And now for something completely different – yet totally related at the same time! I called this site Mojo Multiplier because, a) I’m a massive fan of Austin Powers and, b) because it sets out to achieve exactly what we want from physical fitness and vitality; the English Oxford dictionary’s definition of mojo is “a magic charm, talisman, or spell”. Thanks largely to Austin Powers, many people are aware of the term mojo. It’s often regarded as the ability to attract the opposite sex – through a combination of looks, physical fitness, and psychology – namely confidence.
There’s more to it though – it’s about having that physical and mental vibrancy; that energy, vitality and general positive outlook on life that people are attracted to – and not just the opposite sex. There is a direct correlation between physiology (how we move our bodies) and psychology (our state). Studies have shown that people are more likely be successful in landing a job if they’re in physically good shape. You’re more likely to attract investment as an entrepreneur if you’re in good shape. You’re more likely to have better relationships if you’re in physically good shape. You’re more likely to attract friends who are physically active and sporty if you are too. And of course, you’re more likely to attract a great looking girl (or guy if you’re that way inclined) if you’re in great physical shape yourself. Part of the reason for this is a subliminal message that we send out to the world with our physical appearance. Ultimately women want to be with a guy who has top father potential. If he’s in great shape, that means he values looking after himself and his health, he’ll be around for a long time, he’ll be active with his kids, have more energy, be proactive, love doing new things, won’t let himself go etc. Conversely, the opposite of that message will be subliminally conveyed when he’s out of shape.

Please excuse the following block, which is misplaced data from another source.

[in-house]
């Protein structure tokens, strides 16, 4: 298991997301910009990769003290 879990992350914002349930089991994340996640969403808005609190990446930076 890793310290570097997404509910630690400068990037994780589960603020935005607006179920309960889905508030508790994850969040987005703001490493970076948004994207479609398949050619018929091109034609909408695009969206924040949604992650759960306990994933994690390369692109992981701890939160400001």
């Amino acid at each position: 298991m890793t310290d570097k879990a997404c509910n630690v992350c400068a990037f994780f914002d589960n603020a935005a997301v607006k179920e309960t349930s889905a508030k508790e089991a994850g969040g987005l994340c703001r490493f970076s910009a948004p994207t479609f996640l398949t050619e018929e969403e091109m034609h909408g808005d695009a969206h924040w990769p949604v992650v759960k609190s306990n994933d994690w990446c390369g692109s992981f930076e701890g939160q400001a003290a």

Fitter people have more energy and vitality, naturally. We can’t be the best version of ourselves if we’re out of shape. When we’re physically active and fit, and take time out daily to make ourselves stronger, we have more energy, we’re more creative, have a more positive outlook on life, we’re more willing to take risks, try new things, see the upside rather than the downside in potential career moves, worry less, stress less, get ill less (did you know the lymphatic system, part of our immune system responsible for removing dead cells only works when we move our bodies?), we can think more clearly and are more motivated. I really believe that to have maximum mojo (in every aspect of life), it starts with physical fitness.
I found this article called “How Likely Are You To Date Out Of Your League” an interesting and controversial read and triggered these thoughts above. A lot of it, I believe, comes down to confidence, no matter what you look like. However, ultimately, we have more confidence when we’re physically active as the right chemicals are circulating around our brains and body. I’ve had many a conversation with women about dating guys who aren’t in the same “league” as them (as in, the guys appear to be in a lower league). Women as it happens, are more turned on by a man’s confidence, his charisma, humour, how well they carry themselves and ultimately how close they are to living their purpose and how passionate they are in life. I’d therefore argue we can easily date women out of our league when we’re full of energy, living our purpose, demonstrate confidence and have that “Je ne sais quoi” to attract them. (Or you can go to Russia where most men are horrifically out of shape yet dating insanely hot women. They make us look good!)
What do you think? I’d love your feedback.
Check out this article from BodyRock: